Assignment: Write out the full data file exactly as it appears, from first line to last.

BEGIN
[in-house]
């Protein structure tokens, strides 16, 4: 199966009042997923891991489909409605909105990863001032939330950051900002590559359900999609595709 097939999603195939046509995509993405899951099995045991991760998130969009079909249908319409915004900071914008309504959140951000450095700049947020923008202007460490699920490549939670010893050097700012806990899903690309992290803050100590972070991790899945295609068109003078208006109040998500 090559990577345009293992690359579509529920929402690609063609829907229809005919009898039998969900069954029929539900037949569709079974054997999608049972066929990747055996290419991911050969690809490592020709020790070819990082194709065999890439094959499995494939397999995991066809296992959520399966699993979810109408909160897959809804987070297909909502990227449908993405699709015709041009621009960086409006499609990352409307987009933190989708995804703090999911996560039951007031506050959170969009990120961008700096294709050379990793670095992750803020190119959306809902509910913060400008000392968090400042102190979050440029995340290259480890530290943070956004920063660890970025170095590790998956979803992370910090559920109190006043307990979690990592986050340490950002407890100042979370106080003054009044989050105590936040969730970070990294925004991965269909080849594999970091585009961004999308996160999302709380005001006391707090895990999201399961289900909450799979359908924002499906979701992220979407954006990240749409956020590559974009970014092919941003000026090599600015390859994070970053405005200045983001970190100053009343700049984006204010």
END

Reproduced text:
[in-house]
């Protein structure tokens, strides 16, 4: 199966009042997923891991489909409605909105990863001032939330950051900002590559359900999609595709 097939999603195939046509995509993405899951099995045991991760998130969009079909249908319409915004900071914008309504959140951000450095700049947020923008202007460490699920490549939670010893050097700012806990899903690309992290803050100590972070991790899945295609068109003078208006109040998500 090559990577345009293992690359579509529920929402690609063609829907229809005919009898039998969900069954029929539900037949569709079974054997999608049972066929990747055996290419991911050969690809490592020709020790070819990082194709065999890439094959499995494939397999995991066809296992959520399966699993979810109408909160897959809804987070297909909502990227449908993405699709015709041009621009960086409006499609990352409307987009933190989708995804703090999911996560039951007031506050959170969009990120961008700096294709050379990793670095992750803020190119959306809902509910913060400008000392968090400042102190979050440029995340290259480890530290943070956004920063660890970025170095590790998956979803992370910090559920109190006043307990979690990592986050340490950002407890100042979370106080003054009044989050105590936040969730970070990294925004991965269909080849594999970091585009961004999308996160999302709380005001006391707090895990999201399961289900909450799979359908924002499906979701992220979407954006990240749409956020590559974009970014092919941003000026090599600015390859994070970053405005200045983001970190100053009343700049984006204010």